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in Wildlife gardening
So a pheasant, squirrels, hedgehogs and occasionally foxes come to our garden and at night I can hear an owl. However, we now have rabbits... grr!!
I have cloche'd all my veg or put chicken wire around it but the rabbit droppings and 3 young children don't mix.
Is there a way to deter them? Or a way to attract something that will eat them Thanks!
Depending on the size of your garden, rabbit proofing the perimeter would probably be the best way to go..............but you need to sink the fencing 18" or so to make it effective
There are Falconry groups who may well be happy to use your garden to train their birds but I suppose you would be very lucky to find one near you.
Other posters will have some ideas/advice so don't despair just yet
Thank you... unfortunately I love the other wildlife and don't mind it they come 'occasionally' but the whole family is here now including tiny ones ! ARGH!
The garden is 150ft+ so I fear that it would be cheaper to move house hahah! Little blighters.... I am considering buying a Falcon to get them! Grr!!
A good rabbit proof fence would be your first line of defence, one were the chicken wire is buried under ground and then turned outward to stop them burrowing under.
A terrier would be another good choice if you like dogs. You don't mention mice, now they don't like onions and garlic or the smell of FBB so surrounding your plot with either or would in part deter mice although you can't plant onions/garlic each year in the same spot.
Fox's like the smell of FBB and go after rabbits. A sprinkling of FBB would be another good choice, attract a fox to kill the rabbits, unless it's an urban fox which has adapted to eat stuff from bins most will leave your veg alone, I maybe wrong on this latter point though?
Also try planting some stuff which rabbits don't eat, it's my understanding they leave fruit bushes alone and rubarb.
Apart from the fence, I'm trying out some of the above stuff this year on a new allotment for the first time so can't speak from experience. The information was gained from reading books and stuff on the internet, someone else maybe able to offer better advise...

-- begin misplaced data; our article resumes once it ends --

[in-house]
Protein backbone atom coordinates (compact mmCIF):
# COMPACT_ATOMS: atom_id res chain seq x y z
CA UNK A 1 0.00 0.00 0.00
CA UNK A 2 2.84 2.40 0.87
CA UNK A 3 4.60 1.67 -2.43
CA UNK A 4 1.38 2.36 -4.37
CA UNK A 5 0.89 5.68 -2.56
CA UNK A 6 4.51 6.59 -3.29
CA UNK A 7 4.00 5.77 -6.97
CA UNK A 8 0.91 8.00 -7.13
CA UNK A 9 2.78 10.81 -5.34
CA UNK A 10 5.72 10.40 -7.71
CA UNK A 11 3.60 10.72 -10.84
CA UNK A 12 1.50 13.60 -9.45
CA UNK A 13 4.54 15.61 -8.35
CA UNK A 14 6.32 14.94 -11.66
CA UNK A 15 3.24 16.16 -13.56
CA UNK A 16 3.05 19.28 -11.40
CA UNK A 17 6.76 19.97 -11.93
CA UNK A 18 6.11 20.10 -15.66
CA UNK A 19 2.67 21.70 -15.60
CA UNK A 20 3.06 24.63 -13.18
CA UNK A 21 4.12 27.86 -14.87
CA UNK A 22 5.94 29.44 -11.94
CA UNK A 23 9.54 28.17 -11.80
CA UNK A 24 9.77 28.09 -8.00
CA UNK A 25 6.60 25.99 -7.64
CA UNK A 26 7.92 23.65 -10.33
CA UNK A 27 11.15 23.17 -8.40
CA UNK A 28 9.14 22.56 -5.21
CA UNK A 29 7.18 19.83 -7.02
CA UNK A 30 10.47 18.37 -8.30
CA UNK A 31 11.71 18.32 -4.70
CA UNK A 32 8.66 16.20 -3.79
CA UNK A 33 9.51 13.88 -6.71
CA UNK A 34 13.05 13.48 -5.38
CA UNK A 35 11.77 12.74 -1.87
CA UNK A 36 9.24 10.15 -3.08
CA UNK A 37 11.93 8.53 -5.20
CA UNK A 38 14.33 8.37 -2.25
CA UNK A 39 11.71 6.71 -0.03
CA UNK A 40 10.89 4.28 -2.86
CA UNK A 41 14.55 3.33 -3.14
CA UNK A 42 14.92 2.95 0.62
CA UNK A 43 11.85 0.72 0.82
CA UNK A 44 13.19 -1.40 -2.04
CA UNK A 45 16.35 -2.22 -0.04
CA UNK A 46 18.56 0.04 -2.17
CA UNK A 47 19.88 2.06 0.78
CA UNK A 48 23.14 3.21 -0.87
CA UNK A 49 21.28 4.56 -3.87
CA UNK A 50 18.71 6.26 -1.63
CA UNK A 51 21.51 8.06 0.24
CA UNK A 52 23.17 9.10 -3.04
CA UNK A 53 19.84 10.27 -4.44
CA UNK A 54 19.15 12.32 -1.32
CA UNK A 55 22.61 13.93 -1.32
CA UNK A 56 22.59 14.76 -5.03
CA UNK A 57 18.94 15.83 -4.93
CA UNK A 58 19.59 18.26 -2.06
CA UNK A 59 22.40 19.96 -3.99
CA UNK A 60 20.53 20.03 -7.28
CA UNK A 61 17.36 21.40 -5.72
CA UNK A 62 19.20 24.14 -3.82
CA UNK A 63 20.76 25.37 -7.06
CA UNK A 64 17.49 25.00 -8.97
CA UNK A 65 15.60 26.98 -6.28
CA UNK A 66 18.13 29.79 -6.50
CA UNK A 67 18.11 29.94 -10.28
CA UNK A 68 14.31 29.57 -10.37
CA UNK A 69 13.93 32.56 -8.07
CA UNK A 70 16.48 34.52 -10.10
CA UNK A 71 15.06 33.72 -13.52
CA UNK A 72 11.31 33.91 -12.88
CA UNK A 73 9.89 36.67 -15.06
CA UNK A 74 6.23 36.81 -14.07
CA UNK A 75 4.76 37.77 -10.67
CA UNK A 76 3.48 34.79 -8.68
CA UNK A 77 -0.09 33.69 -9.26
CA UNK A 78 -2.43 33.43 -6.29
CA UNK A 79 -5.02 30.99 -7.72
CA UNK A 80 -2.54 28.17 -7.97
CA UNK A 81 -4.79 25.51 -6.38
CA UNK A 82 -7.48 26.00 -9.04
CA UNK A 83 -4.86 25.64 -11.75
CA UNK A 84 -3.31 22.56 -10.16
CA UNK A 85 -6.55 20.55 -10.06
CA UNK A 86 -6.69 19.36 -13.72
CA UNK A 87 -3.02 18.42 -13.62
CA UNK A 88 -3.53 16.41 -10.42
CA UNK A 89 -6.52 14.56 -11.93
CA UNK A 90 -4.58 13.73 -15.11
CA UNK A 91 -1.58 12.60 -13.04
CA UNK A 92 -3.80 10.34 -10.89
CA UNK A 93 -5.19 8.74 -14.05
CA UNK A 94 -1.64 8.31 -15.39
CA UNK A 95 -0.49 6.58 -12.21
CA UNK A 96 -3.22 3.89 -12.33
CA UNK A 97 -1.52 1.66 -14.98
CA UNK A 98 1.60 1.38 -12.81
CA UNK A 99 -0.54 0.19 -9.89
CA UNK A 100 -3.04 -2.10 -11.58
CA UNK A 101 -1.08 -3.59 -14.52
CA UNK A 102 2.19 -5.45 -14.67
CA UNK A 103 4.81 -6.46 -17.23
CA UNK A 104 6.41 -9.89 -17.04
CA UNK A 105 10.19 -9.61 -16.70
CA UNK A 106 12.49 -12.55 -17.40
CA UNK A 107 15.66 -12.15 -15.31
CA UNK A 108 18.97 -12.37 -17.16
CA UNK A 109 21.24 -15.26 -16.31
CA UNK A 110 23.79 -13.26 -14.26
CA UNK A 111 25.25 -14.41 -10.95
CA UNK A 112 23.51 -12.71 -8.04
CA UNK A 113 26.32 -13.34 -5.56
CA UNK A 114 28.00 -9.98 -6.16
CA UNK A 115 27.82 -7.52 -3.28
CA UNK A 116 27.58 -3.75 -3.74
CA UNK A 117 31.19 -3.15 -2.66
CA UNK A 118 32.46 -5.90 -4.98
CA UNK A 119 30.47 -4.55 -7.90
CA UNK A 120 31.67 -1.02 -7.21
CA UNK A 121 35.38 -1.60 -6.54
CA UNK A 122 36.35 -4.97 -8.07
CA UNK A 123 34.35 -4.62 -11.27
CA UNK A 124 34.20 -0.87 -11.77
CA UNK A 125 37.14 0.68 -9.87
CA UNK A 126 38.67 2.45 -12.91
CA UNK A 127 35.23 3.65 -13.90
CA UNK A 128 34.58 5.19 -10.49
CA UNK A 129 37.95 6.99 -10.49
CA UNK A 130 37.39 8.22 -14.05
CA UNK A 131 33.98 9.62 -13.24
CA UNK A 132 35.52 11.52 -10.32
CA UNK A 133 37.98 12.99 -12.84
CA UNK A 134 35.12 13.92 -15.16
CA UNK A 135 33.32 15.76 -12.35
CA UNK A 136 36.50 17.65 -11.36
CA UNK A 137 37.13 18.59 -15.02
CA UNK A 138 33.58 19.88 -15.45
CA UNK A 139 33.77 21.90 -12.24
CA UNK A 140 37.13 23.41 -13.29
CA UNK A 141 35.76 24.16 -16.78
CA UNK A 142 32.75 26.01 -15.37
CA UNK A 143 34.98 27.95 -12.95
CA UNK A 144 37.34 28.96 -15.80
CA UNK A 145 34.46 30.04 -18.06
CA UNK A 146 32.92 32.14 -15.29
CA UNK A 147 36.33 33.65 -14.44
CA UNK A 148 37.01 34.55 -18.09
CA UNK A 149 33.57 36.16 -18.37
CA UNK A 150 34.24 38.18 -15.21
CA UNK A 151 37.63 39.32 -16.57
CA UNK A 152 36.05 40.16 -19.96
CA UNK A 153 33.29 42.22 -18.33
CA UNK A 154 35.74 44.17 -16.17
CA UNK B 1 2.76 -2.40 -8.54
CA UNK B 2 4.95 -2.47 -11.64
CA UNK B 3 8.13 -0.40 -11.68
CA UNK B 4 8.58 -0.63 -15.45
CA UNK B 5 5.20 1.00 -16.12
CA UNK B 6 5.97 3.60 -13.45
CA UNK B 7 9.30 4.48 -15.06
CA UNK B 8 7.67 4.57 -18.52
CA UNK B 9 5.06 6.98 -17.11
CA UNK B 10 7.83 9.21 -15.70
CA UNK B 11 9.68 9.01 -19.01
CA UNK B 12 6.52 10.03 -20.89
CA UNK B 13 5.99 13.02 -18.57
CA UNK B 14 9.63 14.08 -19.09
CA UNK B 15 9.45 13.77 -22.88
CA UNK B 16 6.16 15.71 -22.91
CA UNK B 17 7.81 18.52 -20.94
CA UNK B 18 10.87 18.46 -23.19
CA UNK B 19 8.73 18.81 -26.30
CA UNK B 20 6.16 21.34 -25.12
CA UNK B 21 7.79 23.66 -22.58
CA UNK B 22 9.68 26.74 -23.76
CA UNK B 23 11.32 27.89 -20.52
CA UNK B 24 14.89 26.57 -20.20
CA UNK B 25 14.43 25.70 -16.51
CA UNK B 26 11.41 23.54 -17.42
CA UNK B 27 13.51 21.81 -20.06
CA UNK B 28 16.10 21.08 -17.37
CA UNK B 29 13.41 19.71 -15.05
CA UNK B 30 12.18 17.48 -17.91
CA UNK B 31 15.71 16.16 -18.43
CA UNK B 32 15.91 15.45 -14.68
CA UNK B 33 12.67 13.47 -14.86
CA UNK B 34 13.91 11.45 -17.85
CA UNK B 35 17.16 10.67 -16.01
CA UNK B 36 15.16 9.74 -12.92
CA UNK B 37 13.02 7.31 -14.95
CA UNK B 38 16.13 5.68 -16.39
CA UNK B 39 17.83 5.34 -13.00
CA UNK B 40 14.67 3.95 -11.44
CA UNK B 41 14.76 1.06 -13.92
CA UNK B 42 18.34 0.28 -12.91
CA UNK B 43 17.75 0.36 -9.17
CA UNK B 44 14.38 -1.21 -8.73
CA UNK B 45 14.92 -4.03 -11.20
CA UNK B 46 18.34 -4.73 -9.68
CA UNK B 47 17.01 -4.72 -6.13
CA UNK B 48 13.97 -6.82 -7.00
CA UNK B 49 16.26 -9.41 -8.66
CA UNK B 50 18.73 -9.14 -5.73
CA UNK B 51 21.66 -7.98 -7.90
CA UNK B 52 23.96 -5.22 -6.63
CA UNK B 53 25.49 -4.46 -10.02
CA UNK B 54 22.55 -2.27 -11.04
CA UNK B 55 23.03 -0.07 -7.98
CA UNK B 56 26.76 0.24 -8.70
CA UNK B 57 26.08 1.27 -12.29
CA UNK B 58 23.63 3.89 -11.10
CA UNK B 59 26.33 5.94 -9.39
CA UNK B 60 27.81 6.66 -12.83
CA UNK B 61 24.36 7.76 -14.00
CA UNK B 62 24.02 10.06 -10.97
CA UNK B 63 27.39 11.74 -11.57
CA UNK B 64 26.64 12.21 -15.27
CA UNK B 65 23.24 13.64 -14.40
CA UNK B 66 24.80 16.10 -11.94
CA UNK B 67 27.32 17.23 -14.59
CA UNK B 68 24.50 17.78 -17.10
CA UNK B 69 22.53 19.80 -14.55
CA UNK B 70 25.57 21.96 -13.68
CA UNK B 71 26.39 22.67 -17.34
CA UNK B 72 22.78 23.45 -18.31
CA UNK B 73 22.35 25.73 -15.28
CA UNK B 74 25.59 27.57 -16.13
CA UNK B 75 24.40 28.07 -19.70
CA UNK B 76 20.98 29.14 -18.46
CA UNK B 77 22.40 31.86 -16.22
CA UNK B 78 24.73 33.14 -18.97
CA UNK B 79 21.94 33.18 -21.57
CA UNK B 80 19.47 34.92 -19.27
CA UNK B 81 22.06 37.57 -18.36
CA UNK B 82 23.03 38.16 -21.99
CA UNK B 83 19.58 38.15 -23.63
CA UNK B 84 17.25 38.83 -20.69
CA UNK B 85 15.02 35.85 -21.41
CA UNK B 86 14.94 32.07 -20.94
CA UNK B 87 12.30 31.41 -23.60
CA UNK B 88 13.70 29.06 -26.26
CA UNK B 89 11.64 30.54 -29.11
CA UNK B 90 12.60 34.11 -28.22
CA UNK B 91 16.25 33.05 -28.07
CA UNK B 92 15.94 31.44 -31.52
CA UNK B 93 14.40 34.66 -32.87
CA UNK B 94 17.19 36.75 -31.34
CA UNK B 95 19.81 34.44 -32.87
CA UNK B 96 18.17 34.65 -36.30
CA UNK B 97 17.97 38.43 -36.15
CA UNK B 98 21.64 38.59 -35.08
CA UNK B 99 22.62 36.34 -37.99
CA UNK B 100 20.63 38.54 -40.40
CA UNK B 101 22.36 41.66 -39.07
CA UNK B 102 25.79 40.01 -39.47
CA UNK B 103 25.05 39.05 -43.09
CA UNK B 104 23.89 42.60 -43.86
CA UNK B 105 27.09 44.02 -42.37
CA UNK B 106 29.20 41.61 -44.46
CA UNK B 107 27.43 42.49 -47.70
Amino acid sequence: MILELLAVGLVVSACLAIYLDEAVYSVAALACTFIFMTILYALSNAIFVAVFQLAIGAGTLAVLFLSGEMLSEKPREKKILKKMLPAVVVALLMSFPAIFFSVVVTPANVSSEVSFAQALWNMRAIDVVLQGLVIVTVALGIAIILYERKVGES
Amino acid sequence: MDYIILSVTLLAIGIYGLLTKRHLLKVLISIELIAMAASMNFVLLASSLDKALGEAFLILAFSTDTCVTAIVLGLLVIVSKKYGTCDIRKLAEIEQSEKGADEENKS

Chicken wire bought in small lengths is expensive but bought in 50m lengths it's alot cheaper. I bought 50m x 1m with 25mm holes for about £40 on line with free P & P in a sale. Posts purchased from a wood merchants are a fraction of the cost of those in GC's. I needed 20, the whole fence around the allotment cost less than £80.
When you consider the fence will be there for a good number of years, it's a good investment in unspoiled veg.
The rabbits on our allotments are so braizen they can be seen running around on the track up the centre of the plots some mornings.
I'm with Zoomer44 on the fencing. We also had rabbit problems but got our whole garden fenced. It cost us about £250 cos we had to get someone into do it because our boundary was quite awkward to get to. We now wave to the rabbits who sit longingly on the OTHER side of our fence
Nicky, you say your garden is 150ft, but how big is your veg patch? Unless you have the whole garden as a veg patch, then just fence the veg patch.
Get a couple of ferrets as pets and let them loose in the garden at night QED!
But Dave, rabbits eat plants and flowers too!
If you live in the country then rabbits are something you live with like all the other wildlife. Rabbit droppings aren't harmful to children, they will only eat them once.
Rabbits have been around since roman times, so fence the veg patch and plant rabbit proof plants. Oh and get a terrier and a cat.
Find someone with a pair of pet rabbits that uses a litter tray.. Take the tray contents spread around perimeter.
I don't think Dave was advocating a diet of Rabbit droppings .....just that once tried, even the greediest child isn't going to come back for more
The best solution is to fence..........you only get a dog if you want a dog.....not to solve a gardening problem.
I agree with you Busy Bee2, in our first year of serious gardening with new hard landscaping and lots of planting we had a lot of trouble with rabbits, they even chewed the bark off our young trees, now two years on we have no real rabbit problems, we do have rabbits under our shed, and there are rabbits all around, but they do not bother us, we do take preventative measures like wire round young shrubs to stop rabbits getting to them until they are established, we even bought a battery operated sensor in the shape of a owl that hoots and it's red eyes flash when it's set off, but just remember plants move in the breeze, our first night couldn't sleep for the thing hooting, had to get up in the wee small hours out into the garden and switch it off... It is confusing to me why we don't have rabbit issues, the only reason i can think off is that there is easier food to be had in surrounding gardens...
Thank you phillipa, I wasn't advocating a new fad diet for children, my boys chewed all sorts of things on the way up, now I can't stop them clearing the fridge as soon as it's half full. Maybe a chocolate coated rabbit dropping or two would discourage them?
My comment re the children was actually aimed at the OP, of course you wouldn't feed your children rabbit droppings LOL
Everybody wants to kill the rabbits Its so sad. And the rats. Fencing to keep them out is the best idea ( in my opinion )